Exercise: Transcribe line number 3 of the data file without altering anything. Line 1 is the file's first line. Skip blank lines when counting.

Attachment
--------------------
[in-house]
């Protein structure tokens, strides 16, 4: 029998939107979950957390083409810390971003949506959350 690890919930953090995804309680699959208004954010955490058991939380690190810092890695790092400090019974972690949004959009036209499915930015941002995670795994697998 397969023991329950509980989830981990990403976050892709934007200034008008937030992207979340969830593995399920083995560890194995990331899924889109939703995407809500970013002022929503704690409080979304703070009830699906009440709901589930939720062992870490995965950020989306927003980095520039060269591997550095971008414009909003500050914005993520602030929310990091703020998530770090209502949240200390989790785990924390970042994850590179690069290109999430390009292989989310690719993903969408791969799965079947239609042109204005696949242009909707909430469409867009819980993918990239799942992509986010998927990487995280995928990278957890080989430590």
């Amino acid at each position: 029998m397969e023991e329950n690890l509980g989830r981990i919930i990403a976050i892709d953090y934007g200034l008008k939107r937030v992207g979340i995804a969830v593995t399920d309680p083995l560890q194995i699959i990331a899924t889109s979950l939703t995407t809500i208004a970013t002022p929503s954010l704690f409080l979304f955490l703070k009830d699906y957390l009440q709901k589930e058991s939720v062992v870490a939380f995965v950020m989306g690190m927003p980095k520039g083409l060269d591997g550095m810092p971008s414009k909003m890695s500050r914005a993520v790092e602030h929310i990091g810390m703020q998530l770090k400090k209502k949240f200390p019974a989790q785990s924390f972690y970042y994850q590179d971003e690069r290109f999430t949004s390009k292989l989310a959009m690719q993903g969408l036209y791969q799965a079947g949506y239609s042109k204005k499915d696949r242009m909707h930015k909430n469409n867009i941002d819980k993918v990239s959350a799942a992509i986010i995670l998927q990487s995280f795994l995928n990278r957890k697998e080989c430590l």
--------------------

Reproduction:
């Amino acid at each position: 029998m397969e023991e329950n690890l509980g989830r981990i919930i990403a976050i892709d953090y934007g200034l008008k939107r937030v992207g979340i995804a969830v593995t399920d309680p083995l560890q194995i699959i990331a899924t889109s979950l939703t995407t809500i208004a970013t002022p929503s954010l704690f409080l979304f955490l703070k009830d699906y957390l009440q709901k589930e058991s939720v062992v870490a939380f995965v950020m989306g690190m927003p980095k520039g083409l060269d591997g550095m810092p971008s414009k909003m890695s500050r914005a993520v790092e602030h929310i990091g810390m703020q998530l770090k400090k209502k949240f200390p019974a989790q785990s924390f972690y970042y994850q590179d971003e690069r290109f999430t949004s390009k292989l989310a959009m690719q993903g969408l036209y791969q799965a079947g949506y239609s042109k204005k499915d696949r242009m909707h930015k909430n469409n867009i941002d819980k993918v990239s959350a799942a992509i986010i995670l998927q990487s995280f795994l995928n990278r957890k697998e080989c430590l």